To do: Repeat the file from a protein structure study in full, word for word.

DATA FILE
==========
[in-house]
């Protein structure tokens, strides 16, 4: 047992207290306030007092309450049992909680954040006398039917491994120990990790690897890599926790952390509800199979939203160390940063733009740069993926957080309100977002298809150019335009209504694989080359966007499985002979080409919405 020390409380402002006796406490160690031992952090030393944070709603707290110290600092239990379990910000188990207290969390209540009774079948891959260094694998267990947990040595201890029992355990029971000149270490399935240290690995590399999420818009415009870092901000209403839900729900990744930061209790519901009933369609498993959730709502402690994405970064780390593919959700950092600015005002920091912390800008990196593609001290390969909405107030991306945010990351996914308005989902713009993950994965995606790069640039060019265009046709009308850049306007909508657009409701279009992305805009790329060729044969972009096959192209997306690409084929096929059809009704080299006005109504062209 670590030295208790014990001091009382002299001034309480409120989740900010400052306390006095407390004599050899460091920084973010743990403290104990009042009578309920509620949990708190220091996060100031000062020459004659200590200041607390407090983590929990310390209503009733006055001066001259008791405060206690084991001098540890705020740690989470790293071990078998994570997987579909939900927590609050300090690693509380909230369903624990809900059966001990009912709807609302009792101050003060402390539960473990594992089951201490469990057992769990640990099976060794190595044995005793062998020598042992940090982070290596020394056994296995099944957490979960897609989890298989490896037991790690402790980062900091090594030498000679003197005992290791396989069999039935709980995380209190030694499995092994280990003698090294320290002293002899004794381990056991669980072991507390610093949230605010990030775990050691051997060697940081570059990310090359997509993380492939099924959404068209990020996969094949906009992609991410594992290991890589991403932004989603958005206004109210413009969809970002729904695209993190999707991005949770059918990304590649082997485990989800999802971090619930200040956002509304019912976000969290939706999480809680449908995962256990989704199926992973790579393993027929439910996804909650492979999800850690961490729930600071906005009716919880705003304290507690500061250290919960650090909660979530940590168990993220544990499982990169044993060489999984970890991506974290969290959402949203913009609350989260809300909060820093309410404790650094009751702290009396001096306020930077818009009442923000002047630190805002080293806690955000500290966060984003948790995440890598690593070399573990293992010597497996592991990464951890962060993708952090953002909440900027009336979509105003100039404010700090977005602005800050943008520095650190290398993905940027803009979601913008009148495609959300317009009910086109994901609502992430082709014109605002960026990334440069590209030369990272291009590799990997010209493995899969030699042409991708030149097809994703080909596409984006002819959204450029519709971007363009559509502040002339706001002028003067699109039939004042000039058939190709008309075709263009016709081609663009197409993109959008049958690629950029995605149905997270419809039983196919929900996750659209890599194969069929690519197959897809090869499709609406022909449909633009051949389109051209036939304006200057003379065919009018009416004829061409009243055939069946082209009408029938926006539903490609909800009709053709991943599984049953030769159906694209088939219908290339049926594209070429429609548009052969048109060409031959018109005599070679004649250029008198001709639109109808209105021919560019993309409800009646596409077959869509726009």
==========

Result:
[in-house]
């Protein structure tokens, strides 16, 4: 047992207290306030007092309450049992909680954040006398039917491994120990990790690897890599926790952390509800199979939203160390940063733009740069993926957080309100977002298809150019335009209504694989080359966007499985002979080409919405 020390409380402002006796406490160690031992952090030393944070709603707290110290600092239990379990910000188990207290969390209540009774079948891959260094694998267990947990040595201890029992355990029971000149270490399935240290690995590399999420818009415009870092901000209403839900729900990744930061209790519901009933369609498993959730709502402690994405970064780390593919959700950092600015005002920091912390800008990196593609001290390969909405107030991306945010990351996914308005989902713009993950994965995606790069640039060019265009046709009308850049306007909508657009409701279009992305805009790329060729044969972009096959192209997306690409084929096929059809009704080299006005109504062209 670590030295208790014990001091009382002299001034309480409120989740900010400052306390006095407390004599050899460091920084973010743990403290104990009042009578309920509620949990708190220091996060100031000062020459004659200590200041607390407090983590929990310390209503009733006055001066001259008791405060206690084991001098540890705020740690989470790293071990078998994570997987579909939900927590609050300090690693509380909230369903624990809900059966001990009912709807609302009792101050003060402390539960473990594992089951201490469990057992769990640990099976060794190595044995005793062998020598042992940090982070290596020394056994296995099944957490979960897609989890298989490896037991790690402790980062900091090594030498000679003197005992290791396989069999039935709980995380209190030694499995092994280990003698090294320290002293002899004794381990056991669980072991507390610093949230605010990030775990050691051997060697940081570059990310090359997509993380492939099924959404068209990020996969094949906009992609991410594992290991890589991403932004989603958005206004109210413009969809970002729904695209993190999707991005949770059918990304590649082997485990989800999802971090619930200040956002509304019912976000969290939706999480809680449908995962256990989704199926992973790579393993027929439910996804909650492979999800850690961490729930600071906005009716919880705003304290507690500061250290919960650090909660979530940590168990993220544990499982990169044993060489999984970890991506974290969290959402949203913009609350989260809300909060820093309410404790650094009751702290009396001096306020930077818009009442923000002047630190805002080293806690955000500290966060984003948790995440890598690593070399573990293992010597497996592991990464951890962060993708952090953002909440900027009336979509105003100039404010700090977005602005800050943008520095650190290398993905940027803009979601913008009148495609959300317009009910086109994901609502992430082709014109605002960026990334440069590209030369990272291009590799990997010209493995899969030699042409991708030149097809994703080909596409984006002819959204450029519709971007363009559509502040002339706001002028003067699109039939004042000039058939190709008309075709263009016709081609663009197409993109959008049958690629950029995605149905997270419809039983196919929900996750659209890599194969069929690519197959897809090869499709609406022909449909633009051949389109051209036939304006200057003379065919009018009416004829061409009243055939069946082209009408029938926006539903490609909800009709053709991943599984049953030769159906694209088939219908290339049926594209070429429609548009052969048109060409031959018109005599070679004649250029008198001709639109109808209105021919560019993309409800009646596409077959869509726009």